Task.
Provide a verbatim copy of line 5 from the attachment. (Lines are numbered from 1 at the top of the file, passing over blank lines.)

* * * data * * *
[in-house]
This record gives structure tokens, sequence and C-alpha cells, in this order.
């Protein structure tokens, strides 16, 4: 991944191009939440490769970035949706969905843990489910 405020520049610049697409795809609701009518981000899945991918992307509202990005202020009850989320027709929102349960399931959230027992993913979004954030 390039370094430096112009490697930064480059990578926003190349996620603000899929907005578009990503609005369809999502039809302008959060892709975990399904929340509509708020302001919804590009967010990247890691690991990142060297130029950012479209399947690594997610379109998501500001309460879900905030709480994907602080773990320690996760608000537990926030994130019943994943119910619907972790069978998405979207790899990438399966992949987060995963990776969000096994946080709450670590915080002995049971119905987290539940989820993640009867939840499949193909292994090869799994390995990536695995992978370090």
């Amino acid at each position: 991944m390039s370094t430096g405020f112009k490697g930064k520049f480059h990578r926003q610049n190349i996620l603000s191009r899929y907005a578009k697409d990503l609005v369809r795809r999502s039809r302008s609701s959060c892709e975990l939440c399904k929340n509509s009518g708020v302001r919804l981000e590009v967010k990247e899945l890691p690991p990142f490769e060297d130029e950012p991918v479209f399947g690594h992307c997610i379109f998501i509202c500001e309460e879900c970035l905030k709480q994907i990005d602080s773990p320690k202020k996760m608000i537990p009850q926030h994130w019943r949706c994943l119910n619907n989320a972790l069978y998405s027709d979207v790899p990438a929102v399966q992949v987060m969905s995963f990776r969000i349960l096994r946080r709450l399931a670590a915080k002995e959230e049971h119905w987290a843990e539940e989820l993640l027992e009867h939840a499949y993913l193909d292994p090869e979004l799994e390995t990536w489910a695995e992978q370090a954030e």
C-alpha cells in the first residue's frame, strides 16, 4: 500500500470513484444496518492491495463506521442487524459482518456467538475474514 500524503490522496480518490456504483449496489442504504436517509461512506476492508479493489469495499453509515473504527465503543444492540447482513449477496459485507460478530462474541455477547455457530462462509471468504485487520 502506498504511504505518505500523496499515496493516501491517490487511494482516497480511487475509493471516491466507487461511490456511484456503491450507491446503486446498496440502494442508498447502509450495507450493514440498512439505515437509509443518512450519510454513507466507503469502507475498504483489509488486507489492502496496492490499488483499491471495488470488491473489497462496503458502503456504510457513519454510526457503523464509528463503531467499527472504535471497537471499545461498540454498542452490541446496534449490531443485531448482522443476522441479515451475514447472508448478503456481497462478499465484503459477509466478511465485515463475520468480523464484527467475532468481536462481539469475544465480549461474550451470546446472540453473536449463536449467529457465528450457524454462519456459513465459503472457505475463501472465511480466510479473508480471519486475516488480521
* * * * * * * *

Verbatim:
C-alpha cells in the first residue's frame, strides 16, 4: 500500500470513484444496518492491495463506521442487524459482518456467538475474514 500524503490522496480518490456504483449496489442504504436517509461512506476492508479493489469495499453509515473504527465503543444492540447482513449477496459485507460478530462474541455477547455457530462462509471468504485487520 502506498504511504505518505500523496499515496493516501491517490487511494482516497480511487475509493471516491466507487461511490456511484456503491450507491446503486446498496440502494442508498447502509450495507450493514440498512439505515437509509443518512450519510454513507466507503469502507475498504483489509488486507489492502496496492490499488483499491471495488470488491473489497462496503458502503456504510457513519454510526457503523464509528463503531467499527472504535471497537471499545461498540454498542452490541446496534449490531443485531448482522443476522441479515451475514447472508448478503456481497462478499465484503459477509466478511465485515463475520468480523464484527467475532468481536462481539469475544465480549461474550451470546446472540453473536449463536449467529457465528450457524454462519456459513465459503472457505475463501472465511480466510479473508480471519486475516488480521